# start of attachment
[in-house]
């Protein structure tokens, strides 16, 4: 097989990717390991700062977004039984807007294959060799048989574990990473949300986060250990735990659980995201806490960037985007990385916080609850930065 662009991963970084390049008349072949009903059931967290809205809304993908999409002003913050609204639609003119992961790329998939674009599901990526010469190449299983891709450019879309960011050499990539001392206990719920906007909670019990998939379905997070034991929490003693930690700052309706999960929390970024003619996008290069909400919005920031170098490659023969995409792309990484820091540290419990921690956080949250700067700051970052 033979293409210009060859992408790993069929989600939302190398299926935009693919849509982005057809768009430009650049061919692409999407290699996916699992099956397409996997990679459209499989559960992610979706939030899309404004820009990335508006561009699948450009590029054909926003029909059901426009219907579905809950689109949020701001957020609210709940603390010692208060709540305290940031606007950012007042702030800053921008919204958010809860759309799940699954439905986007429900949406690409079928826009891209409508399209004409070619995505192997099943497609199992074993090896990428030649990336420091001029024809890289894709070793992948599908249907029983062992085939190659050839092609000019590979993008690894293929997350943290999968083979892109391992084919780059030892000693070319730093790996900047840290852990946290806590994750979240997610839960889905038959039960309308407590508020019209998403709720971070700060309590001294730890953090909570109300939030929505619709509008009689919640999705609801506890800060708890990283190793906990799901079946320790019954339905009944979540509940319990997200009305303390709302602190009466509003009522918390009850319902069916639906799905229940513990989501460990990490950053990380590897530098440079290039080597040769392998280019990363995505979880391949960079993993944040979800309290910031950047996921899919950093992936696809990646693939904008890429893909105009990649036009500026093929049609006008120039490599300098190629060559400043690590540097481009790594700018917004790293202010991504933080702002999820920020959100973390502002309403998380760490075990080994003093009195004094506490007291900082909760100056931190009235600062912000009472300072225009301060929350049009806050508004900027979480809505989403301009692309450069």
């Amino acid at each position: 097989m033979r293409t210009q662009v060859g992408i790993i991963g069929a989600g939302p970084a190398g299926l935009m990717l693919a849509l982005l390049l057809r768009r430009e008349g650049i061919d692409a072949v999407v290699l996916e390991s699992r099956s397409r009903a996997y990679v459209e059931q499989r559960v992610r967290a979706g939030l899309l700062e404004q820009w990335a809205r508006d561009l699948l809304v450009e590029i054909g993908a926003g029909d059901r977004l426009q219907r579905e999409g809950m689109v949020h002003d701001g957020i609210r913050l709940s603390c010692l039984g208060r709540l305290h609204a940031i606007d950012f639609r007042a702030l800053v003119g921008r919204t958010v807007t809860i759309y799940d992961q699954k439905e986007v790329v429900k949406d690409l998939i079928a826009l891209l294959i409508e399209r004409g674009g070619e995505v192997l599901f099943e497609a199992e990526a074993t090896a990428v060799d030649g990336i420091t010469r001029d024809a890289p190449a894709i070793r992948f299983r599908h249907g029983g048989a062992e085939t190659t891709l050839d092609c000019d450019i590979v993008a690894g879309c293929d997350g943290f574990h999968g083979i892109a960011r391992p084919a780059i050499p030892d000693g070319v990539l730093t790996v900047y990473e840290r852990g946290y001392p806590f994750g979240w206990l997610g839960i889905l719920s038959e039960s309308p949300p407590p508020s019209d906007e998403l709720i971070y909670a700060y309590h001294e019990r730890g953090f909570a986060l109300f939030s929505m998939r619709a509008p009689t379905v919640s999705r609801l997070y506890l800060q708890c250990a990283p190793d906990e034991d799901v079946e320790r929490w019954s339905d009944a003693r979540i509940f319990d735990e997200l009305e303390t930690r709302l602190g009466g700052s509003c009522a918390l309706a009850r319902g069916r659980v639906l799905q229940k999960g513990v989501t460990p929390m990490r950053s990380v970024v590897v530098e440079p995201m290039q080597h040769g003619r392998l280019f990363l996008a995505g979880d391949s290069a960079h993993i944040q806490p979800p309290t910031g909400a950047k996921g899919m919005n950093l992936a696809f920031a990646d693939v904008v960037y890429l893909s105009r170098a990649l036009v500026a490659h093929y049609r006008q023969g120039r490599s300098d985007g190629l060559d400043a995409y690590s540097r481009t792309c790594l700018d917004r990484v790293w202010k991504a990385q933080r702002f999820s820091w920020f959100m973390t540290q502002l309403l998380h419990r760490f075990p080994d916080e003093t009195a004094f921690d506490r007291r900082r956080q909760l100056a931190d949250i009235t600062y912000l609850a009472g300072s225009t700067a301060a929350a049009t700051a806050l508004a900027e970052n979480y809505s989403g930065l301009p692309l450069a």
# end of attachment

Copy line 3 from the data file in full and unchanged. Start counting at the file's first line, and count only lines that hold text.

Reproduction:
């Amino acid at each position: 097989m033979r293409t210009q662009v060859g992408i790993i991963g069929a989600g939302p970084a190398g299926l935009m990717l693919a849509l982005l390049l057809r768009r430009e008349g650049i061919d692409a072949v999407v290699l996916e390991s699992r099956s397409r009903a996997y990679v459209e059931q499989r559960v992610r967290a979706g939030l899309l700062e404004q820009w990335a809205r508006d561009l699948l809304v450009e590029i054909g993908a926003g029909d059901r977004l426009q219907r579905e999409g809950m689109v949020h002003d701001g957020i609210r913050l709940s603390c010692l039984g208060r709540l305290h609204a940031i606007d950012f639609r007042a702030l800053v003119g921008r919204t958010v807007t809860i759309y799940d992961q699954k439905e986007v790329v429900k949406d690409l998939i079928a826009l891209l294959i409508e399209r004409g674009g070619e995505v192997l599901f099943e497609a199992e990526a074993t090896a990428v060799d030649g990336i420091t010469r001029d024809a890289p190449a894709i070793r992948f299983r599908h249907g029983g048989a062992e085939t190659t891709l050839d092609c000019d450019i590979v993008a690894g879309c293929d997350g943290f574990h999968g083979i892109a960011r391992p084919a780059i050499p030892d000693g070319v990539l730093t790996v900047y990473e840290r852990g946290y001392p806590f994750g979240w206990l997610g839960i889905l719920s038959e039960s309308p949300p407590p508020s019209d906007e998403l709720i971070y909670a700060y309590h001294e019990r730890g953090f909570a986060l109300f939030s929505m998939r619709a509008p009689t379905v919640s999705r609801l997070y506890l800060q708890c250990a990283p190793d906990e034991d799901v079946e320790r929490w019954s339905d009944a003693r979540i509940f319990d735990e997200l009305e303390t930690r709302l602190g009466g700052s509003c009522a918390l309706a009850r319902g069916r659980v639906l799905q229940k999960g513990v989501t460990p929390m990490r950053s990380v970024v590897v530098e440079p995201m290039q080597h040769g003619r392998l280019f990363l996008a995505g979880d391949s290069a960079h993993i944040q806490p979800p309290t910031g909400a950047k996921g899919m919005n950093l992936a696809f920031a990646d693939v904008v960037y890429l893909s105009r170098a990649l036009v500026a490659h093929y049609r006008q023969g120039r490599s300098d985007g190629l060559d400043a995409y690590s540097r481009t792309c790594l700018d917004r990484v790293w202010k991504a990385q933080r702002f999820s820091w920020f959100m973390t540290q502002l309403l998380h419990r760490f075990p080994d916080e003093t009195a004094f921690d506490r007291r900082r956080q909760l100056a931190d949250i009235t600062y912000l609850a009472g300072s225009t700067a301060a929350a049009t700051a806050l508004a900027e970052n979480y809505s989403g930065l301009p692309l450069a």